Advocates of women’s sports say that allowing athletes who were born male to compete as women puts biological females at a competitive disadvantage. Supporters of transgender inclusion in women’s sports admit that men have an athletic advantage over women but believe that those advantages can be mitigated by hormone therapy. Recently, NBC analyst Jo Yurcaba suggested that there is “very little scientific evidence that [the advantages conveyed by male puberty] carry over for trans women after transition.” Is this accurate?  

“[There is] very little scientific evidence that [the advantages conveyed by male puberty] carry over for trans women after transition.”
Jo Yurcaba

False. Completely make believe.

Scientific studies consistently demonstrate that the 20-fold boost in testosterone brought on by male puberty creates a significant, and lasting, athletic advantage. Because most American boys begin puberty between ages 9 and 14, a significant male-female athletic differential is present by age 15.

Suppressing one’s testosterone after the advent of male puberty can reduce a person’s athletic capacity, but it is insufficient to close the male-female athletic gap.  While testosterone is the most significant factor in the male-female athletic differential, it is not the only factor. There are, for example, over 3000 genes that contribute to muscle differences between human males and females, and genetic differences may create different muscle responses to training even between those men and women with equal concentrations of circulating testosterone.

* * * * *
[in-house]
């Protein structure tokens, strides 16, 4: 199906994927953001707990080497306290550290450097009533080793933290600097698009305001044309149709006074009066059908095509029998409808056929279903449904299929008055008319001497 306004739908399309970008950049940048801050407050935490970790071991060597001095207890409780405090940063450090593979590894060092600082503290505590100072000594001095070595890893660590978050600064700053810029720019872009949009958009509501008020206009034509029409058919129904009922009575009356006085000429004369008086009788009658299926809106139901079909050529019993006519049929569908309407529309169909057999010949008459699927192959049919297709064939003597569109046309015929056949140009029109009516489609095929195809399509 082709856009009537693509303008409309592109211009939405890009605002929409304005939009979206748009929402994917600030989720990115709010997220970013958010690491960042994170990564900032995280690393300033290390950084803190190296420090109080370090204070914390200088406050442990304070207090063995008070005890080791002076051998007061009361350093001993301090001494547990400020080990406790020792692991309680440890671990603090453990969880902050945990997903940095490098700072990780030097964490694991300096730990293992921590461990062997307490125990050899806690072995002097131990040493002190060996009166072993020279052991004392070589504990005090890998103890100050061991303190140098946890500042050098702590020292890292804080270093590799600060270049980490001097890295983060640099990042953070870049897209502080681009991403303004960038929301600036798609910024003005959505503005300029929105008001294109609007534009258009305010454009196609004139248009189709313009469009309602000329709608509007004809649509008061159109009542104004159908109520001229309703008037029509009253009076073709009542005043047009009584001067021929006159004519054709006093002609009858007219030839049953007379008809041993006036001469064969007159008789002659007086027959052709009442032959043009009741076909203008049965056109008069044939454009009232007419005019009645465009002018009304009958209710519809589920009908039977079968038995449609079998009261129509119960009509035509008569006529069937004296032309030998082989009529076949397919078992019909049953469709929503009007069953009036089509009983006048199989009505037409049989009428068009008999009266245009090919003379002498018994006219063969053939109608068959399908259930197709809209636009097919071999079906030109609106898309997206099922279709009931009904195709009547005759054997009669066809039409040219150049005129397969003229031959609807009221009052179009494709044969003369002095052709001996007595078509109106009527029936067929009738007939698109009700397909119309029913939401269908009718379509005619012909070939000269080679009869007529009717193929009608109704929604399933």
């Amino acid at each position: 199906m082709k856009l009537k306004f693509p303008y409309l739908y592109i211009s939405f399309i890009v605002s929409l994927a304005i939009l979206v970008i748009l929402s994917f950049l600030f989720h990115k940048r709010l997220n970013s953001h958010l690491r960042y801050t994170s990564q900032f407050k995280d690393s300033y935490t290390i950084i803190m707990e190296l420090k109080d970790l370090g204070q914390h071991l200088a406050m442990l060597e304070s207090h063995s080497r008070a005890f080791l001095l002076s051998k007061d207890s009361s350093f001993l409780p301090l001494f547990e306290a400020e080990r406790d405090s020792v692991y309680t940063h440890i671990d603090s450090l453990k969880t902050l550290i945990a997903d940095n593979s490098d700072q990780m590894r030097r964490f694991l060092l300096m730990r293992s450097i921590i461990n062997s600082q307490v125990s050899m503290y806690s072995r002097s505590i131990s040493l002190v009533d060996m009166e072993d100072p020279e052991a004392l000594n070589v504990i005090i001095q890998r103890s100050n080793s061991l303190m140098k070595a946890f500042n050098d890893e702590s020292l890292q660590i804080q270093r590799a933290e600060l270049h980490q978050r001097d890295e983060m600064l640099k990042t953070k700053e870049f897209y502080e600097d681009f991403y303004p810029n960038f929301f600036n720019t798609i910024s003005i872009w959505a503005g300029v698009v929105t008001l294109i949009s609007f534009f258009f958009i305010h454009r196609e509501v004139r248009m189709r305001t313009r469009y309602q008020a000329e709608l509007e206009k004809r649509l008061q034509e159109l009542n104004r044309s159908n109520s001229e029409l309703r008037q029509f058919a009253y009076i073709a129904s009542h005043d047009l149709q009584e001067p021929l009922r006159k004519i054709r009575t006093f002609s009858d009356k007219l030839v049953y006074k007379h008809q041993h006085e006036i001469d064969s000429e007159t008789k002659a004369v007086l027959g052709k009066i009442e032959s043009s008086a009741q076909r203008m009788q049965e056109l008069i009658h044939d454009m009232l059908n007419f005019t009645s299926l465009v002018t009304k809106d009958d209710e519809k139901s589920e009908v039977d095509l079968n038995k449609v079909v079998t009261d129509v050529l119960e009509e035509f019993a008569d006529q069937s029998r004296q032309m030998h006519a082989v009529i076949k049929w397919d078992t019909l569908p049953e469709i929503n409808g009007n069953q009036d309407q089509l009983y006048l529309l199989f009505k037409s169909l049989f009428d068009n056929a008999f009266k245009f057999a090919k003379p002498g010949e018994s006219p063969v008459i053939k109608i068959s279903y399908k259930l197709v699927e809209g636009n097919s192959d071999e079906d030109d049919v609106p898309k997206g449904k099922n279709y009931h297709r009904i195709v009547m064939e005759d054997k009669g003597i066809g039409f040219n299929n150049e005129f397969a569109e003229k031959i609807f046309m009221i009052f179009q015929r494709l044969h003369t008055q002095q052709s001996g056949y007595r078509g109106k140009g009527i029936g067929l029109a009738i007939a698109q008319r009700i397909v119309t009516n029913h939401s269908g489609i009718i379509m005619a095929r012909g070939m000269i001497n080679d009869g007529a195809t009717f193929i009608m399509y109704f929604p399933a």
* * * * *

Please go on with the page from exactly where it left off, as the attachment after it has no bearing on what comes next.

Moreover, many of the changes brought about by the increase in testosterone during male puberty (such as changes to skeletal architecture) are permanent and unalterable. Testosterone suppression will not, for example, make a person shorter or reduce a person’s wingspan. 

Studies indicate that a year of testosterone suppression does not reduce running speed to normal female levels. It is perhaps not surprising, then, that two years after undergoing hormone suppression treatment, college athlete CeCe (formerly Craig) Telfer ran the indoor 200-meter dash in 24.45 seconds—faster than Telfer’s 2017 pre-transition time of 24.64.

Nor can testosterone suppression reduce male strength to normal female levels. Indeed, studies show that testosterone suppression removes only about 5-10% of the male strength advantage, a difference that some athletes may be able to make up with rigorous athletic training.

An individual’s testosterone levels are not, therefore, precise predictors of athletic performance. And hormone therapy does not come close to leveling the proverbial playing field.

Learn more about the male-female athletic advantage in COMPETITION: Title IX, Male-Bodied Athletes, and the Threat to Women’s Sports.